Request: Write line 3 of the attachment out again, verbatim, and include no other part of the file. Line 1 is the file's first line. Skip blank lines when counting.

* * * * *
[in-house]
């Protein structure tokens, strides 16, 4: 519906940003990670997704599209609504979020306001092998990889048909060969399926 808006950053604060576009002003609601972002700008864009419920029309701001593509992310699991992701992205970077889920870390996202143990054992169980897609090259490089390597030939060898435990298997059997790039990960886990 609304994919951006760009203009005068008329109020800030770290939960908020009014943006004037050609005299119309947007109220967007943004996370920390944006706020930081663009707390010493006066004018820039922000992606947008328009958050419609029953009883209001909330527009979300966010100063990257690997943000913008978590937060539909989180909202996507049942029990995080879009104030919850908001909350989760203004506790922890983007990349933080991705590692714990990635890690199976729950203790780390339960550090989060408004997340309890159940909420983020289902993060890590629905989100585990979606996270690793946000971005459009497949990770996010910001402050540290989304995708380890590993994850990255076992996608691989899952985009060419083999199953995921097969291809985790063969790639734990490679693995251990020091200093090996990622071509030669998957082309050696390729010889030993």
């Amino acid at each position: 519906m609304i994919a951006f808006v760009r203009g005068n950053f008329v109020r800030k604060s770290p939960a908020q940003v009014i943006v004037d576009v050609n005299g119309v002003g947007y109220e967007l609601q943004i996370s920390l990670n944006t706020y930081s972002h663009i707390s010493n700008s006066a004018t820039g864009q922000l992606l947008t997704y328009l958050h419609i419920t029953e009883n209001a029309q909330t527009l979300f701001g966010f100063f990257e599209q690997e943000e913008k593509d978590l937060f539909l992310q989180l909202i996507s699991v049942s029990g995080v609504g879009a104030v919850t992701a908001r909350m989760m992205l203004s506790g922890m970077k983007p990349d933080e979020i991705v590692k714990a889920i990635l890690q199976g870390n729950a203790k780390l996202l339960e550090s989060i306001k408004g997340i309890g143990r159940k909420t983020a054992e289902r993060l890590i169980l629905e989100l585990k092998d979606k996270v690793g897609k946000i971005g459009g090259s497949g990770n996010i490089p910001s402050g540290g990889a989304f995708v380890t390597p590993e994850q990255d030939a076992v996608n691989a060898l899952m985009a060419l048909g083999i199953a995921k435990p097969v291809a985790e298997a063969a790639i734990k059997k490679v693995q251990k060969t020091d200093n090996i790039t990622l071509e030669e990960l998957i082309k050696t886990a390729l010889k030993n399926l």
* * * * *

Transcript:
């Amino acid at each position: 519906m609304i994919a951006f808006v760009r203009g005068n950053f008329v109020r800030k604060s770290p939960a908020q940003v009014i943006v004037d576009v050609n005299g119309v002003g947007y109220e967007l609601q943004i996370s920390l990670n944006t706020y930081s972002h663009i707390s010493n700008s006066a004018t820039g864009q922000l992606l947008t997704y328009l958050h419609i419920t029953e009883n209001a029309q909330t527009l979300f701001g966010f100063f990257e599209q690997e943000e913008k593509d978590l937060f539909l992310q989180l909202i996507s699991v049942s029990g995080v609504g879009a104030v919850t992701a908001r909350m989760m992205l203004s506790g922890m970077k983007p990349d933080e979020i991705v590692k714990a889920i990635l890690q199976g870390n729950a203790k780390l996202l339960e550090s989060i306001k408004g997340i309890g143990r159940k909420t983020a054992e289902r993060l890590i169980l629905e989100l585990k092998d979606k996270v690793g897609k946000i971005g459009g090259s497949g990770n996010i490089p910001s402050g540290g990889a989304f995708v380890t390597p590993e994850q990255d030939a076992v996608n691989a060898l899952m985009a060419l048909g083999i199953a995921k435990p097969v291809a985790e298997a063969a790639i734990k059997k490679v693995q251990k060969t020091d200093n090996i790039t990622l071509e030669e990960l998957i082309k050696t886990a390729l010889k030993n399926l």